The Second Internet HTML version

While all of this was going on, ISO (the International Organization for Standardization) in Europe was
creating a very thoroughly engineered suite of network protocols called Open System Interconnect
(OSI), or more formally, X.200 (July 1994). This is where the famous “seven layer” network model comes
from (TCP/IP is really a “four layer” model, which has caused no end of confusion among young network
engineers). At one point the U.S. government decided to officially adopt OSI for its networking (this was
called GOSIP, or Government Open Systems Interconnection Profile, defined in FIPS 146-1, 1990).
Unfortunately, OSI was really more of an academic specification, not a real working network system, like
TCP/IP was. After many years, GOSIP was finally abandoned and TCP/IPv4 was deployed, but GOSIP’s
legacy has hindered the adoption of IPv6 in the U.S. (“here we go again – GOSIP Part 2!”). X.400 e-Mail
and X.500 directory systems were built on top of OSI, and will not run on TCP/IP without substantial
compatibility layers. One small part of X.500 (called X.509) was the source of digital certificates and
Public Key Infrastructure, still used today. LDAP was an attempt to create an X.500-like directory system
for TCP/IP based networks. That’s about all that is left of the mighty OSI effort today, outside of
Computer Science textbooks and Cisco Press books.
2.2.3 – E-Mail Standardization
By this time, essentially all computer vendors had standardized on TCP/IP, but there were still a lot of
competing standards for e-Mail, including Microsoft’s MS-Mail, Lotus’s cc:Mail, and MCI Mail. The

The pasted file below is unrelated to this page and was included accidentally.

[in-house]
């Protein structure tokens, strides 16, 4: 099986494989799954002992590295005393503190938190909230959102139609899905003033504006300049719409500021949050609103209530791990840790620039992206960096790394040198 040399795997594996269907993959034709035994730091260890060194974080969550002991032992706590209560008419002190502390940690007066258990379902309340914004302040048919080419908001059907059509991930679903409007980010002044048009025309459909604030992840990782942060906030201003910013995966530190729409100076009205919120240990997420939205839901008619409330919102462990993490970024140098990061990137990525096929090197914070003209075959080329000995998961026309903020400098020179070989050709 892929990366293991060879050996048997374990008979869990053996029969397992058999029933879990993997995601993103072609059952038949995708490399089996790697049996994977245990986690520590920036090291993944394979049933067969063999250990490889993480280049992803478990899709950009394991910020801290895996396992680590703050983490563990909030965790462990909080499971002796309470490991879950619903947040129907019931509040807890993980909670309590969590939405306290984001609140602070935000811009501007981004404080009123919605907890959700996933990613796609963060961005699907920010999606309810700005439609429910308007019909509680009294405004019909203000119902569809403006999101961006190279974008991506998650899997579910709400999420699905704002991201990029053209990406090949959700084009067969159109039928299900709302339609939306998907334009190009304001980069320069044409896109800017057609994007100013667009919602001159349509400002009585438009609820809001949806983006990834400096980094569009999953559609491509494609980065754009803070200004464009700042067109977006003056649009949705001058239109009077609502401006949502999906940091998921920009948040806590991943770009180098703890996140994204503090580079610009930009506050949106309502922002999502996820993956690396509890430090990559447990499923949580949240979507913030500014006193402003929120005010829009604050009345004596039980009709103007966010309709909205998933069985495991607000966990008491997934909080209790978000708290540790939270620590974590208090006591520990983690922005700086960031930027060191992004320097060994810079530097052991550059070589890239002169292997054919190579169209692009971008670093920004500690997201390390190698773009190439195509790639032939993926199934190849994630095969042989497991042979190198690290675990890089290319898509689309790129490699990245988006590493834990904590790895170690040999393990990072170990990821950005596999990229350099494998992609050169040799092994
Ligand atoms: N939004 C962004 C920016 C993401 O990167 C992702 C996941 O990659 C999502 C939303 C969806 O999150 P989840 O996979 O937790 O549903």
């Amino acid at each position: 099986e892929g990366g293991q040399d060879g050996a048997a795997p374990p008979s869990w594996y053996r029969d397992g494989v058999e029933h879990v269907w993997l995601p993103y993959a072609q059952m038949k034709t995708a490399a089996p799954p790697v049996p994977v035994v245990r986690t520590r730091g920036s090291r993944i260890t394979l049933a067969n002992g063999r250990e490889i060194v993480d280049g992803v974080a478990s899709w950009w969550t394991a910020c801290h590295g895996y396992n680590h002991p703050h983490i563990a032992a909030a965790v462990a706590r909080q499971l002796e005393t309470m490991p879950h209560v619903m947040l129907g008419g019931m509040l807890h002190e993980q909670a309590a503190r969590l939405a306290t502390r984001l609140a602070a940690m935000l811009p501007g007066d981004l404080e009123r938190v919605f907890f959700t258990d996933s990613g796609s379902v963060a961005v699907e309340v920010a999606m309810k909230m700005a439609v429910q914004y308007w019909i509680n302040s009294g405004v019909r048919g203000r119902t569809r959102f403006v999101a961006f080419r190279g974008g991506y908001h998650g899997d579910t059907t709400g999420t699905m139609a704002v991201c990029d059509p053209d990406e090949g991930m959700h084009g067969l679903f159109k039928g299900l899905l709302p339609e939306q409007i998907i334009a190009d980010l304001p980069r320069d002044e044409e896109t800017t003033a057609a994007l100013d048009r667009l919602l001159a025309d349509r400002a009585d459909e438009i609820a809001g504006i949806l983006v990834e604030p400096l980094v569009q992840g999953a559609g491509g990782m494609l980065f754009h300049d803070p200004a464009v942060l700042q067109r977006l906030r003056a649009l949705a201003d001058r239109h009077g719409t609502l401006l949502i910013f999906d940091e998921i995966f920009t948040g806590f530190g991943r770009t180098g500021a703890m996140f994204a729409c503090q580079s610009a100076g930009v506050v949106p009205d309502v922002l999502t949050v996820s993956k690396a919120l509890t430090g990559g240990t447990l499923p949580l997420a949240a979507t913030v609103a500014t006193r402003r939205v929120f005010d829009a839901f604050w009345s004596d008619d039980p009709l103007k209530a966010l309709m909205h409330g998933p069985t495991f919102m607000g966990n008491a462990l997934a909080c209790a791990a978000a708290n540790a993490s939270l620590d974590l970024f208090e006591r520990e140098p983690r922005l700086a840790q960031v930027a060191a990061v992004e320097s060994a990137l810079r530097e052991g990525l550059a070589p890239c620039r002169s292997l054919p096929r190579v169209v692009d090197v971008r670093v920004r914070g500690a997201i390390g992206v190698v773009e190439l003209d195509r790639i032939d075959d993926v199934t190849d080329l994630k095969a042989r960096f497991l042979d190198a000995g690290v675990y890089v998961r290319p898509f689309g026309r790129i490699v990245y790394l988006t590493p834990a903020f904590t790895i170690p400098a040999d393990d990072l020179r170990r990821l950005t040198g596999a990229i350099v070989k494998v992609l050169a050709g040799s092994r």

Internet folks used a much simpler e-mail standard called SMTP (Simple Mail Transfer Protocol). It first
became the connecting backbone between various e-Mail products (everyone had their e-Mail to SMTP
gateways, so users could exchange messages across organizations). Soon, everyone started using SMTP
(together with POP3 and later IMAP) all the way to the end-user. Today virtually all e-Mail worldwide is
based on SMTP and TCP/IP.
2.2.4 – Evolution of the World Wide Web
Several other Internet applications evolved, including WAIS (Wide Area Information Server, for storing
and retrieving documents) and Archie (the very first search engine). In turn, these efforts were merged
with the idea of HyperText (documents with multi-level links) and evolved into HTML (HyperText
Markup Language) and HTTP (HyperText Transfer Protocol). The World Wide Web was off and running.
The first web browser and web server were created at the National Center for Supercomputing
Applications (NCSA) at the University of Illinois, Urbana-Champaign campus. The people that created
those software projects (primarily Marc Andreessen and Eric Bina) were soon hired by Jim Clark, one of
the founders of Silicon Graphics, to start NetScape, one of the most successful companies in the First
Internet. They created a new and more powerful web server (NetScape Web Server) and web browser
(NetScape Navigator). Interestingly enough, the original browser created by Andreessen at NCSA later
became the starting point for Microsoft’s Internet Explorer web browser.
2.3 – And That Brings Us Up to Today
That pretty much brings us up to the present day where the entire world has standardized on TCP/IPv4
protocols for both LANs (Local Area Networks) and WANs (Wide Area Networks). MPLS is not a